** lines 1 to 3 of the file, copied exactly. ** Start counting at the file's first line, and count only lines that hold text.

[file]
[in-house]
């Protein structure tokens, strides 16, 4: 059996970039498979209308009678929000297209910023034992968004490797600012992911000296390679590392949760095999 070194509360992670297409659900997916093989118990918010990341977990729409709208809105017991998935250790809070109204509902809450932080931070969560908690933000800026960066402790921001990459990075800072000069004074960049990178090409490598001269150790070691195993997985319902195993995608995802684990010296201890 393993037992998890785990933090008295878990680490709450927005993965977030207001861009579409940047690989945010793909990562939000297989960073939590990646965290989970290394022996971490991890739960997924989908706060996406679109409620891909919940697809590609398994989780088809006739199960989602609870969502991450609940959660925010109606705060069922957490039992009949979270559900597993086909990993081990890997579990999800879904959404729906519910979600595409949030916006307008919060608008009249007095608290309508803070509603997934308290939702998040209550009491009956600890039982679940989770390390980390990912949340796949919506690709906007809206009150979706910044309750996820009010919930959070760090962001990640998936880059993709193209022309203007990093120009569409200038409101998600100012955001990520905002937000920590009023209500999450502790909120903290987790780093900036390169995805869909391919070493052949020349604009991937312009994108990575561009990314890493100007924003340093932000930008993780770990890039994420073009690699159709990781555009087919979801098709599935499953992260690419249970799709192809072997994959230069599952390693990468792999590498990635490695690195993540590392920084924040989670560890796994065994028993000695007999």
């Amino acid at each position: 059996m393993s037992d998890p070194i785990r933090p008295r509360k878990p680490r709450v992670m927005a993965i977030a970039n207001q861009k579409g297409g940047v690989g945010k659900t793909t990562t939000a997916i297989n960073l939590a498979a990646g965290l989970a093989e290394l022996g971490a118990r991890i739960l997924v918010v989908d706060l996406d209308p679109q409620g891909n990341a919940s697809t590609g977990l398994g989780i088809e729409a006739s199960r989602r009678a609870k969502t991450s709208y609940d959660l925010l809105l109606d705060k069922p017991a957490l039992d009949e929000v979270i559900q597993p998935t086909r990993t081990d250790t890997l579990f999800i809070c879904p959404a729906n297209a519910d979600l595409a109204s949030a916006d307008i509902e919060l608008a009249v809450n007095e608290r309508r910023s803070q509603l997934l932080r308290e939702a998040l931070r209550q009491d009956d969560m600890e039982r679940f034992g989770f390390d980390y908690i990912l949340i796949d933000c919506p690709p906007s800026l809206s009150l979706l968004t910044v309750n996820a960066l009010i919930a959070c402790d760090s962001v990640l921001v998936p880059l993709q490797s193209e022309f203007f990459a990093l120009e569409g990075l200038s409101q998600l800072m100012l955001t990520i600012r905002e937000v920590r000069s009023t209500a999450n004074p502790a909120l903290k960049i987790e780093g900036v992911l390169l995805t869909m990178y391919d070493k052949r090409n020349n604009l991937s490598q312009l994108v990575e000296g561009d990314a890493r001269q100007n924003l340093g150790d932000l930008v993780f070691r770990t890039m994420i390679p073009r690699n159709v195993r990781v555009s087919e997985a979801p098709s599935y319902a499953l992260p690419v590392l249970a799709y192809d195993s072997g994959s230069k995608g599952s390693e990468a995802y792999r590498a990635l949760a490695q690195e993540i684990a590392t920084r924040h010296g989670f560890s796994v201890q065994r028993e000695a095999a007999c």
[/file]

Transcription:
[in-house]
């Protein structure tokens, strides 16, 4: 059996970039498979209308009678929000297209910023034992968004490797600012992911000296390679590392949760095999 070194509360992670297409659900997916093989118990918010990341977990729409709208809105017991998935250790809070109204509902809450932080931070969560908690933000800026960066402790921001990459990075800072000069004074960049990178090409490598001269150790070691195993997985319902195993995608995802684990010296201890 393993037992998890785990933090008295878990680490709450927005993965977030207001861009579409940047690989945010793909990562939000297989960073939590990646965290989970290394022996971490991890739960997924989908706060996406679109409620891909919940697809590609398994989780088809006739199960989602609870969502991450609940959660925010109606705060069922957490039992009949979270559900597993086909990993081990890997579990999800879904959404729906519910979600595409949030916006307008919060608008009249007095608290309508803070509603997934308290939702998040209550009491009956600890039982679940989770390390980390990912949340796949919506690709906007809206009150979706910044309750996820009010919930959070760090962001990640998936880059993709193209022309203007990093120009569409200038409101998600100012955001990520905002937000920590009023209500999450502790909120903290987790780093900036390169995805869909391919070493052949020349604009991937312009994108990575561009990314890493100007924003340093932000930008993780770990890039994420073009690699159709990781555009087919979801098709599935499953992260690419249970799709192809072997994959230069599952390693990468792999590498990635490695690195993540590392920084924040989670560890796994065994028993000695007999």
């Amino acid at each position: 059996m393993s037992d998890p070194i785990r933090p008295r509360k878990p680490r709450v992670m927005a993965i977030a970039n207001q861009k579409g297409g940047v690989g945010k659900t793909t990562t939000a997916i297989n960073l939590a498979a990646g965290l989970a093989e290394l022996g971490a118990r991890i739960l997924v918010v989908d706060l996406d209308p679109q409620g891909n990341a919940s697809t590609g977990l398994g989780i088809e729409a006739s199960r989602r009678a609870k969502t991450s709208y609940d959660l925010l809105l109606d705060k069922p017991a957490l039992d009949e929000v979270i559900q597993p998935t086909r990993t081990d250790t890997l579990f999800i809070c879904p959404a729906n297209a519910d979600l595409a109204s949030a916006d307008i509902e919060l608008a009249v809450n007095e608290r309508r910023s803070q509603l997934l932080r308290e939702a998040l931070r209550q009491d009956d969560m600890e039982r679940f034992g989770f390390d980390y908690i990912l949340i796949d933000c919506p690709p906007s800026l809206s009150l979706l968004t910044v309750n996820a960066l009010i919930a959070c402790d760090s962001v990640l921001v998936p880059l993709q490797s193209e022309f203007f990459a990093l120009e569409g990075l200038s409101q998600l800072m100012l955001t990520i600012r905002e937000v920590r000069s009023t209500a999450n004074p502790a909120l903290k960049i987790e780093g900036v992911l390169l995805t869909m990178y391919d070493k052949r090409n020349n604009l991937s490598q312009l994108v990575e000296g561009d990314a890493r001269q100007n924003l340093g150790d932000l930008v993780f070691r770990t890039m994420i390679p073009r690699n159709v195993r990781v555009s087919e997985a979801p098709s599935y319902a499953l992260p690419v590392l249970a799709y192809d195993s072997g994959s230069k995608g599952s390693e990468a995802y792999r590498a990635l949760a490695q690195e993540i684990a590392t920084r924040h010296g989670f560890s796994v201890q065994r028993e000695a095999a007999c």